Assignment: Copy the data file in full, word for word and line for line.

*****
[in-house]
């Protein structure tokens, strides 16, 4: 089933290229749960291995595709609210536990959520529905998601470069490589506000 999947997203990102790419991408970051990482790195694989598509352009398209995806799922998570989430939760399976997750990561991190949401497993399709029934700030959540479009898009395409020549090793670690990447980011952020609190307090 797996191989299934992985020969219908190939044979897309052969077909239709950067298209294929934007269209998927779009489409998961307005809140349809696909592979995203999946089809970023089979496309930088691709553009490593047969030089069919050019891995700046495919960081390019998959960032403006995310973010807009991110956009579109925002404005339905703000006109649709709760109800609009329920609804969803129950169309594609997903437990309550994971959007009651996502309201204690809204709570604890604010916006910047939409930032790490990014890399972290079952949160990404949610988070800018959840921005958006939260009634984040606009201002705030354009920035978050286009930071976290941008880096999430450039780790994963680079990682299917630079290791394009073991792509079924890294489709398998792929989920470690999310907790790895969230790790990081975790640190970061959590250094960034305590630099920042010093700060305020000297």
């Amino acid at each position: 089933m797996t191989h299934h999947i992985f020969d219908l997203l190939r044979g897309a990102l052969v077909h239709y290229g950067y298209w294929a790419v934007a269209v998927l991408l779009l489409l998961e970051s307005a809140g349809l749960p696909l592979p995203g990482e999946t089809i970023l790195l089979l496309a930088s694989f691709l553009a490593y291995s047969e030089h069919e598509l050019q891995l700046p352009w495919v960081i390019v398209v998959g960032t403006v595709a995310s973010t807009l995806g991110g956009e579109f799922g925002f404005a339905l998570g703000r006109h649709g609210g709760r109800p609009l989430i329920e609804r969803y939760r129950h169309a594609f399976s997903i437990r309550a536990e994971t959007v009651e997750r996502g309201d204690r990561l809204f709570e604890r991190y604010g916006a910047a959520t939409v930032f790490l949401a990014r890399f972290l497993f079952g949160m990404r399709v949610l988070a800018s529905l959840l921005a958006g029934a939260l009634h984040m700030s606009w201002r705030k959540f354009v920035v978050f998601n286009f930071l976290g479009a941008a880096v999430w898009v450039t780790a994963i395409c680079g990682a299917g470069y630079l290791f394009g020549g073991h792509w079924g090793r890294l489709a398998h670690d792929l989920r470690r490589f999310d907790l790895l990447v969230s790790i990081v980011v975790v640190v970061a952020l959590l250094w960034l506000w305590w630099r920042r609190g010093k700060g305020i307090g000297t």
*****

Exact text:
[in-house]
């Protein structure tokens, strides 16, 4: 089933290229749960291995595709609210536990959520529905998601470069490589506000 999947997203990102790419991408970051990482790195694989598509352009398209995806799922998570989430939760399976997750990561991190949401497993399709029934700030959540479009898009395409020549090793670690990447980011952020609190307090 797996191989299934992985020969219908190939044979897309052969077909239709950067298209294929934007269209998927779009489409998961307005809140349809696909592979995203999946089809970023089979496309930088691709553009490593047969030089069919050019891995700046495919960081390019998959960032403006995310973010807009991110956009579109925002404005339905703000006109649709709760109800609009329920609804969803129950169309594609997903437990309550994971959007009651996502309201204690809204709570604890604010916006910047939409930032790490990014890399972290079952949160990404949610988070800018959840921005958006939260009634984040606009201002705030354009920035978050286009930071976290941008880096999430450039780790994963680079990682299917630079290791394009073991792509079924890294489709398998792929989920470690999310907790790895969230790790990081975790640190970061959590250094960034305590630099920042010093700060305020000297």
């Amino acid at each position: 089933m797996t191989h299934h999947i992985f020969d219908l997203l190939r044979g897309a990102l052969v077909h239709y290229g950067y298209w294929a790419v934007a269209v998927l991408l779009l489409l998961e970051s307005a809140g349809l749960p696909l592979p995203g990482e999946t089809i970023l790195l089979l496309a930088s694989f691709l553009a490593y291995s047969e030089h069919e598509l050019q891995l700046p352009w495919v960081i390019v398209v998959g960032t403006v595709a995310s973010t807009l995806g991110g956009e579109f799922g925002f404005a339905l998570g703000r006109h649709g609210g709760r109800p609009l989430i329920e609804r969803y939760r129950h169309a594609f399976s997903i437990r309550a536990e994971t959007v009651e997750r996502g309201d204690r990561l809204f709570e604890r991190y604010g916006a910047a959520t939409v930032f790490l949401a990014r890399f972290l497993f079952g949160m990404r399709v949610l988070a800018s529905l959840l921005a958006g029934a939260l009634h984040m700030s606009w201002r705030k959540f354009v920035v978050f998601n286009f930071l976290g479009a941008a880096v999430w898009v450039t780790a994963i395409c680079g990682a299917g470069y630079l290791f394009g020549g073991h792509w079924g090793r890294l489709a398998h670690d792929l989920r470690r490589f999310d907790l790895l990447v969230s790790i990081v980011v975790v640190v970061a952020l959590l250094w960034l506000w305590w630099r920042r609190g010093k700060g305020i307090g000297t």